Early Mornings (are a health hazard)

I’m hoping this becomes a trend.

Waking up early, I mean. Not suffering from smoke inhalation. It’s day six (?) of the Retirement Dump fire in Montego Bayor as we who live close by call it, “too damn long”. It’s really uncomfortable to wake up and go to sleep in the smell of smoke. Even more uncomfortable to do yoga in it. Not to mention the laundry. My bed sheets are soaking up the smog as we speak, and I don’t even want to think about my hair.

 

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DEATH FOG

One of my favourite things about our house-in-progress is that we finally have work desks right in front of the windows. But peering out my windows to contemplate the flowers in the garden is now a health hazard because I have to contend with emissions of carbon and god only knows what else in the air.

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Please ignore the cables and focus on the haze of death fog.

So on top of the probably indefinite State of Emergency, St. James is now slowly choking to death or at least serious illness. If bad things come in threes, I can’t wait to see what else is going to kick us when we’re down. That’s not true, I can totally wait. At least until I can breathe again.

 

 

 

Hopefully we come out of this with no serious ill effects. You know, other than migraines, chronic cough, upper respiratory infections,  exacerbated asthma. . . I could go on, but run on sentences are harder to do when the air is full of noxious fumes.

Til next time.

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Prison Ablaze: A Symptom, not the Disease

Yesterday the Tower Street Adult Correctional Facility caught on fire.

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Photo from the Jamaica Gleaner

Predictably, the government is scrambling to conduct an ‘urgent upgrade‘. The article is peppered with buzzwords like ‘relevant stakeholders’ and ‘infrastructural development’. Interestingly there is no mention of whether any of the inmates were injured, just that they have been relocated.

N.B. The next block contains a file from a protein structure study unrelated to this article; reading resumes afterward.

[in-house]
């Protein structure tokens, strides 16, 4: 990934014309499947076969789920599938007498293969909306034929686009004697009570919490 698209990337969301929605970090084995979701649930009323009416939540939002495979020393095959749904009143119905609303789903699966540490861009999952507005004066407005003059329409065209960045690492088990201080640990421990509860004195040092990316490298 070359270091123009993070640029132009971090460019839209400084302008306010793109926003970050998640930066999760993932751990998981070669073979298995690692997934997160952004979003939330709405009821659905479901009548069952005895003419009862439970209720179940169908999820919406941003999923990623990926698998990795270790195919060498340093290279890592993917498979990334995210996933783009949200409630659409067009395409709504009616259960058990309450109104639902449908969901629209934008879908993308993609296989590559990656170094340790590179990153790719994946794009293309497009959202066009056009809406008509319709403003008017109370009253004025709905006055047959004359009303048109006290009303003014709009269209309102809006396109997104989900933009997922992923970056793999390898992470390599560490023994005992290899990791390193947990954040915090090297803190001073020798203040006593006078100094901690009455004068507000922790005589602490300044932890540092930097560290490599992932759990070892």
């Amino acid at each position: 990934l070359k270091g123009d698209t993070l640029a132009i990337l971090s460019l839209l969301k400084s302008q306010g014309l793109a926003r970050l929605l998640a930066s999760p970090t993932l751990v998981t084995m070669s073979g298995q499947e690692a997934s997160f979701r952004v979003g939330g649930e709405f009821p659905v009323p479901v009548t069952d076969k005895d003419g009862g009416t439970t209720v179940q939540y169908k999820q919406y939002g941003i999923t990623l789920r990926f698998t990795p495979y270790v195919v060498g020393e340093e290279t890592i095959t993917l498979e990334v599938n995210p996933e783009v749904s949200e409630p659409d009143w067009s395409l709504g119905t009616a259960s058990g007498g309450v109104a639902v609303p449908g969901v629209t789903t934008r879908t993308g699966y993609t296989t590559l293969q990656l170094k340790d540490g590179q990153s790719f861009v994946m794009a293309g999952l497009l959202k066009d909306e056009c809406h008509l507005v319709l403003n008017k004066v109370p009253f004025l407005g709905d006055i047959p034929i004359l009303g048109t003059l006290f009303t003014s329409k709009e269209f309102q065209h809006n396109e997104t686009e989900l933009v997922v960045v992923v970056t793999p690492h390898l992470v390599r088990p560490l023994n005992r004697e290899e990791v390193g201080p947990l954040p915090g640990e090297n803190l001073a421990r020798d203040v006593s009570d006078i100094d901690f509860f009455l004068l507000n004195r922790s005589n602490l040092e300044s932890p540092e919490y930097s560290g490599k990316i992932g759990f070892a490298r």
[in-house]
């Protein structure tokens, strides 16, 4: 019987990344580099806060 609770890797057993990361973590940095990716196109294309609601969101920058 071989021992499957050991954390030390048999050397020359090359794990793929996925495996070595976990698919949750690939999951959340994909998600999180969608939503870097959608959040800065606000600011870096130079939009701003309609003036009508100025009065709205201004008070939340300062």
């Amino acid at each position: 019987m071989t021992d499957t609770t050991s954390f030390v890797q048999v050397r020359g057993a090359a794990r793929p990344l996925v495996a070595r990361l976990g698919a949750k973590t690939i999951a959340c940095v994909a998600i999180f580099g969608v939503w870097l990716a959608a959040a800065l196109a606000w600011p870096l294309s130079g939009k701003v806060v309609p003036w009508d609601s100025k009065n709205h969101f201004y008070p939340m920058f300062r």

It’s also worth pointing out that the fire affected the part of the prison that houses the mentally ill inmates. What is the level of supervision for these inmates, and what are their living conditions like? Were these facilities particularly susceptible to fire hazards? Was the fire an accident of poor maintenance, or the intentional act of unsupervised inmates, or something else entirely?

The article is keen to remind us that ‘high-profile’ criminals like Vybz Kartel are also housed at this prison. Is this supposed to garner public sympathy, or expedite government intervention? I’m not sure why the popularity of certain inmates is relevant to the reporting.

But it all goes to highlight the reactive way we deal with crises in this country. Institutions and resources struggle along for years carrying water with baskets until something catastrophic happens. Whereupon every Jack man jumps up to point fingers and fling on a hasty fix, only to have the system break down again because nothing long-term was put in place. For all the government’s talk about cutting costs (and it is mainly talk), you would think they would learn that prevention better than cure.